The Hucksters

The people who tried to sell you the world's most expensive stadium

When Juan Gonzalez of the Daily News (ironically, one of the building's tenants) began questioning him this year about the investment, Doctoroff refused to provide specifics about how much he'd invested; his lawyers would only say it was minimal and that he had sold it after taking office under an agreement to dispose of his real estate holdings (which included four other West Side properties as well). But Gonzalez's research showed that Doctoroff's share wasn't sold until late 2003—after the building's owners had begun negotiating to have it included in the new Hudson Yards zoning changes. The Department of City Planning, which falls under Doctoroff's supervision, later granted zoning changes allowing the owners to build a monstrous 50-story structure on the site.

Doctoroff's spokeswoman said he had nothing to do with the specific rezoning. But the investment confirmed the suspicions of opponents that the stadium and attendant Hudson Yards rezoning smacked more of a real estate gold rush than a benign urban reshaping. Like Westway, the long-deceased plan to build a massive highway on the West Side, the stadium was always more about creating opportunities for real estate than civic enhancement.


Mayor Bloomberg
photo: © 2005 The City of New York
Mayor Bloomberg

Details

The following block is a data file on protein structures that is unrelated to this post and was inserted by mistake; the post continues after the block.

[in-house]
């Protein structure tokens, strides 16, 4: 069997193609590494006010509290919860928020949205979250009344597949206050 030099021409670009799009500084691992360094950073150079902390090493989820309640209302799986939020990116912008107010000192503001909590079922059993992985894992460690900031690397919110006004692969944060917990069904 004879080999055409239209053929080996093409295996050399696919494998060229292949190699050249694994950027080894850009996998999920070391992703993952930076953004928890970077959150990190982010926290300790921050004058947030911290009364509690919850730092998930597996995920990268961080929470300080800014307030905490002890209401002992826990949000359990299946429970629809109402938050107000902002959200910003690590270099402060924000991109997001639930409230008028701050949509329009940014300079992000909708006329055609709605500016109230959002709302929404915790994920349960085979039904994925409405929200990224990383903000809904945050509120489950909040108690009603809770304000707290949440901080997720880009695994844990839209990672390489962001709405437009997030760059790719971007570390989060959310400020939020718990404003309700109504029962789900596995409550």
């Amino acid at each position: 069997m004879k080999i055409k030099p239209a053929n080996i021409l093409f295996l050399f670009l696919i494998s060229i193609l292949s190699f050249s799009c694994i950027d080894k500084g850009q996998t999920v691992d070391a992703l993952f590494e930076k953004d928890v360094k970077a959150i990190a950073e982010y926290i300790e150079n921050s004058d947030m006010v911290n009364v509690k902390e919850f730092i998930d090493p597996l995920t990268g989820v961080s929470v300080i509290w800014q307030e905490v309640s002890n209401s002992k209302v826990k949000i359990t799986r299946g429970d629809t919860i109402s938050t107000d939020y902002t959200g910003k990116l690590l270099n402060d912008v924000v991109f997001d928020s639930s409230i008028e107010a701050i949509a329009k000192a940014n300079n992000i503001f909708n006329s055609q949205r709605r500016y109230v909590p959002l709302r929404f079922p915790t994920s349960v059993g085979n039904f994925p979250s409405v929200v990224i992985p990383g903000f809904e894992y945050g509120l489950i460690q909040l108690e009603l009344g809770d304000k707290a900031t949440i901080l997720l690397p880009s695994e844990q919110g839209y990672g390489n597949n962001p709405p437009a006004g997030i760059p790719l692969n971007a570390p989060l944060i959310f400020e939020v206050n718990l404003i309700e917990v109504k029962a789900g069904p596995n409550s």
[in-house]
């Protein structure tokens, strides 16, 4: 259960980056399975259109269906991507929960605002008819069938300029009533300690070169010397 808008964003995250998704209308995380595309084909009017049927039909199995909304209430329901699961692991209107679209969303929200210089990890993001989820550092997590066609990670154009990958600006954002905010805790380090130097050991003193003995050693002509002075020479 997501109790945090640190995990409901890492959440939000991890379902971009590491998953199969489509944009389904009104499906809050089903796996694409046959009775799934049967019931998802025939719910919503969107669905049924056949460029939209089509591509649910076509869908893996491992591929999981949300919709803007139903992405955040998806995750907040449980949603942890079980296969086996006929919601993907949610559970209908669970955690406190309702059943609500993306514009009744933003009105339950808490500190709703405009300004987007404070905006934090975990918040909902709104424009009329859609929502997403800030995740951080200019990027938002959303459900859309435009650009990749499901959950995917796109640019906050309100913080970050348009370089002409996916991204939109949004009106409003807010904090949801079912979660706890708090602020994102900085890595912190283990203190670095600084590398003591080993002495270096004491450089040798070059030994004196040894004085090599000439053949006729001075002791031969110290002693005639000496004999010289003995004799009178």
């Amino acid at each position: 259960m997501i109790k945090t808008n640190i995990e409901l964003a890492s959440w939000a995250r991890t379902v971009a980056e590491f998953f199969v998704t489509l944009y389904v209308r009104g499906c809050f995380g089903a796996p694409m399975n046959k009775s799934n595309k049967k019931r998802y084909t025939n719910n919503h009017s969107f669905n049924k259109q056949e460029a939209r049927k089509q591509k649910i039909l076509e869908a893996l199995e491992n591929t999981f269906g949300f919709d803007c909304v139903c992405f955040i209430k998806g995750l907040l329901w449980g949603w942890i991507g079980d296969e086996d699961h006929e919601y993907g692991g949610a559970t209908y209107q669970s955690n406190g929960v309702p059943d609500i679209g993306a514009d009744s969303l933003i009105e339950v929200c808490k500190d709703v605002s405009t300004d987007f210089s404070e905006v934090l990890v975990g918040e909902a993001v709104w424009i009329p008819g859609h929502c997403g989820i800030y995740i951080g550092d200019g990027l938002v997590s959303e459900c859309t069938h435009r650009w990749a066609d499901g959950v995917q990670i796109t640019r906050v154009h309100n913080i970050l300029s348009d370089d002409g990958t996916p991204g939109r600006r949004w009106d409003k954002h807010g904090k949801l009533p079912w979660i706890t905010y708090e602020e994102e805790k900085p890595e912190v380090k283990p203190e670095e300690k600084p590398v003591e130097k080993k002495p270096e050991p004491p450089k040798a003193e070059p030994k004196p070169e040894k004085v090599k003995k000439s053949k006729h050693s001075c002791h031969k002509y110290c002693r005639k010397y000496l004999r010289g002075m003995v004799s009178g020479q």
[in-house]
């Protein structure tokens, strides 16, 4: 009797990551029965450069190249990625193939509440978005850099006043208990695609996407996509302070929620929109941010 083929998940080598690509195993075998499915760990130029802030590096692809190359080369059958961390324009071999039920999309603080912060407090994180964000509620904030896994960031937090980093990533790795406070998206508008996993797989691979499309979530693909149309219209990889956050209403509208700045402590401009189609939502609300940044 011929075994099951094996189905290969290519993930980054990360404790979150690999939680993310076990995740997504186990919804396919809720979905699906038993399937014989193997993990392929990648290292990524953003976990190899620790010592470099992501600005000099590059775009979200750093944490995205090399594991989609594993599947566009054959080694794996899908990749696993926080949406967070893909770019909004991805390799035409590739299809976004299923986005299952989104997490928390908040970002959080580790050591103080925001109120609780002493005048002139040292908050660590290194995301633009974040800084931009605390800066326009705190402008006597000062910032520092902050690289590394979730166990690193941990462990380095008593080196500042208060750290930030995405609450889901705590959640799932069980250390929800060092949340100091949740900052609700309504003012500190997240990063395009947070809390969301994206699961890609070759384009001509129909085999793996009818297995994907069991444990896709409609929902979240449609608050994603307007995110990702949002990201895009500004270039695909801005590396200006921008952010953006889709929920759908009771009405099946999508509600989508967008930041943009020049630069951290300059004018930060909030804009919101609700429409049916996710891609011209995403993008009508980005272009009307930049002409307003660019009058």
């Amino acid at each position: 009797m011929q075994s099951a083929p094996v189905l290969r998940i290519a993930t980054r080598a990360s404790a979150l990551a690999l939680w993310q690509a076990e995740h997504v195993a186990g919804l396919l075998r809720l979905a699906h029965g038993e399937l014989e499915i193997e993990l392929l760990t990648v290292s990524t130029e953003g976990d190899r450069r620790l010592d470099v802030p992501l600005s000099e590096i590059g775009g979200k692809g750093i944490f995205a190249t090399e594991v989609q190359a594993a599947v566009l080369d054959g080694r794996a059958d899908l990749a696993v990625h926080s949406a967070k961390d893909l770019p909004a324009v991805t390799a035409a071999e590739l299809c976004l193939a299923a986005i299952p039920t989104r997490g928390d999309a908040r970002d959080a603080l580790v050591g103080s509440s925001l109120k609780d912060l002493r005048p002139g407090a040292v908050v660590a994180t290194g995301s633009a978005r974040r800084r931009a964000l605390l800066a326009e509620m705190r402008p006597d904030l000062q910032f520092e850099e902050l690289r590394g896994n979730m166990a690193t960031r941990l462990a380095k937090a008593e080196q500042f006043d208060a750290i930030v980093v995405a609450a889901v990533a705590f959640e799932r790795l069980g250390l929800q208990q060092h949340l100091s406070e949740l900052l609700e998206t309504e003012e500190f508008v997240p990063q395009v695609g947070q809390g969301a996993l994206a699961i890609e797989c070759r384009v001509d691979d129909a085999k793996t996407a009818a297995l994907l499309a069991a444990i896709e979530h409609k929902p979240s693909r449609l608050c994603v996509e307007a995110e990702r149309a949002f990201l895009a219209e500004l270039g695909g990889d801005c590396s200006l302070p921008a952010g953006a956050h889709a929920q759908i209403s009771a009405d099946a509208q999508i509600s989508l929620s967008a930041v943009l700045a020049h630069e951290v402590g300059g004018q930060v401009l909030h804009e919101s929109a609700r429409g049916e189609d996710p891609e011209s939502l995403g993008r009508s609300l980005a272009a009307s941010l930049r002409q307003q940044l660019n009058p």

Stadium Fiasco:

  • Stopping a Stadium
    Heroes had different motives, but they shared scorn for the Jets deal
    By Jarrett Murphy

  • A Queens Ransom
    The Mets are in and the Jets are out, but where do the taxpayers fit in?
    By Neil deMause
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    When billionaire pharmaceuticals heir WOODY JOHNSON purchased the Jets in 2000, he did so with a vision of a shimmering, glass-and-steel 70,000-seat West Side stadium firmly in mind—with profits right through its government-financed, retractable roof. The stadium would allow the Jets to double the amount they charge for luxury boxes in the Meadowlands, to more than $230,000; in addition, it would let the team impose the NFL's most odious fan tax, so-called "personal seat licenses" costing up to $10,000 apiece—just for the right to buy a season ticket. Naming rights for the stadium, along with other corporate sponsorships, would be worth more than $50 million, the team estimated.

    The Times' Charles Bagli, who broke many of the key stories about the stadium, noted that even as the Jets were telling investment bankers how profitable their new home would be, at the same time they were insisting it couldn't be built without a minimum state and city subsidy of $600 million.

    Although the Jets used to play in Queens, Johnson and team president JAY CROSSboth dismissed suggestions that they consider sites there rather than the West Side.


    NYC2012 director JAY KRIEGEL was hired for his job by Doctoroff, who thought the former City Hall aide and television executive had the right combo of political know-how and pizzazz for the mission. While Doctoroff remained the group's top figure, Kriegel was the daily point man.